2 sprigs rosemary, finely chopped
2 cloves garlic, one sliced, one diced
3/4 cup white wine (approx)
olive oil

mashed potatoes
steamed peas with tarragon

To begin, fry three slices of bacon (I used thick-cut) in a large saute’ pan. Remove bacon when done, draining on paper towels. Drain most of the fat, leaving just a thin coating on the pan. If you don’t have much fat- well what kind of bacon were you using?!? And, if necessary, add a bit of olive oil to the pan. You will probably have some crunchy bits on the bottom of the pan- leave them there. Add two chicken breasts to the pan. Cook 3-5 minutes per side until cooked through and lightly browned. Remove from pan and cover to keep warm.

While chicken is cooking, chop bacon in to small pieces.

After chicken has been removed from pan, add a teaspoon of olive oil, if necessary. Add garlic and rosemary to pan, cooking and stirring frequently until fragrant and garlic is turning golden brown. Add mushrooms, stir to coat then add bacon. Allow to cook until pan begins to dry then add 3/4 cup wine to deglaze. Turn heat to medium-high to bring sauce to boil. Cook until wine is reduced by 2/3. Reduce heat to low and stir in 1/2 cup creme fraiche.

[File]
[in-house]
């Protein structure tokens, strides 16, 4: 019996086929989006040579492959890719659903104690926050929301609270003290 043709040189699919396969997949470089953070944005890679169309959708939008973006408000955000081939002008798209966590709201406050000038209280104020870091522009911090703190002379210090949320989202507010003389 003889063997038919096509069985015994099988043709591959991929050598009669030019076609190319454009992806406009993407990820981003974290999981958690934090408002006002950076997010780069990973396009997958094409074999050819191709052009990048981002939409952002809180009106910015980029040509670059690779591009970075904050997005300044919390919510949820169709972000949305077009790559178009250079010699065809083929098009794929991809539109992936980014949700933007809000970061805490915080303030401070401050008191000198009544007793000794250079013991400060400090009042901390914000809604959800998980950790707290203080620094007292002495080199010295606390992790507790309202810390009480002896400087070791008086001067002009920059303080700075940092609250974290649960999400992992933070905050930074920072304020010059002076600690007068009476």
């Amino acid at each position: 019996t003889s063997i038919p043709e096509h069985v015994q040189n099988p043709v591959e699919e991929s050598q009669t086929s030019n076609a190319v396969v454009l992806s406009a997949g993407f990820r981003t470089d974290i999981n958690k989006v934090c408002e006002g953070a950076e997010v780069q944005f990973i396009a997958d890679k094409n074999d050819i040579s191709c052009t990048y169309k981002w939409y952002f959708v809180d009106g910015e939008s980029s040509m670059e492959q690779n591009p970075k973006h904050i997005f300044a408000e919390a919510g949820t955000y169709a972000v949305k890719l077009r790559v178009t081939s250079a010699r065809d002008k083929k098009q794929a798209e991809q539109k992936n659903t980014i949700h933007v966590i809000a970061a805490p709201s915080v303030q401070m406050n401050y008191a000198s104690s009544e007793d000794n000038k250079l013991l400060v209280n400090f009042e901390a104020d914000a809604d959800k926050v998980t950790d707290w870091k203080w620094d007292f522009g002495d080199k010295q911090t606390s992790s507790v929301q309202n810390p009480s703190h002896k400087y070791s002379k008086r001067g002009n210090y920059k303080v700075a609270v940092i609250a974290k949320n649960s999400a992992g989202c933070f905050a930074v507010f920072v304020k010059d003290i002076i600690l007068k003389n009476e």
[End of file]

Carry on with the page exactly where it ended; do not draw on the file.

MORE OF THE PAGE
Serve in layers: mashed potatoes then chicken breast then mushroom-bacon sauce. On the side, we had steamed petite peas with just a bit of butter and 1/2 teaspoon dried tarragon.


If the ingredients don’t tempt you, the pictures surely will. Except I didn’t take any pictures because I couldn’t find the camera!! Of course, this is the night my plate looked perfect- great presentation with the mushroom sauce draped lovingly over the chicken breast, small amounts of sauce pooling at the bottom, lying on a bed of mashed potatoes with a nice bright green along the side thanks to the peas.

I’ll make this again. Next time, I’d like to cream up the sauce even more. I was using up the creme fraiche we had. I probably would have used more if I’d had it. The advantage of creme fraiche over heavy cream is that the creme fraiche is less likely to curdle on the high heat. You have to be more cautious with heavy cream- turning the heat down before adding and waiting a few minutes for security.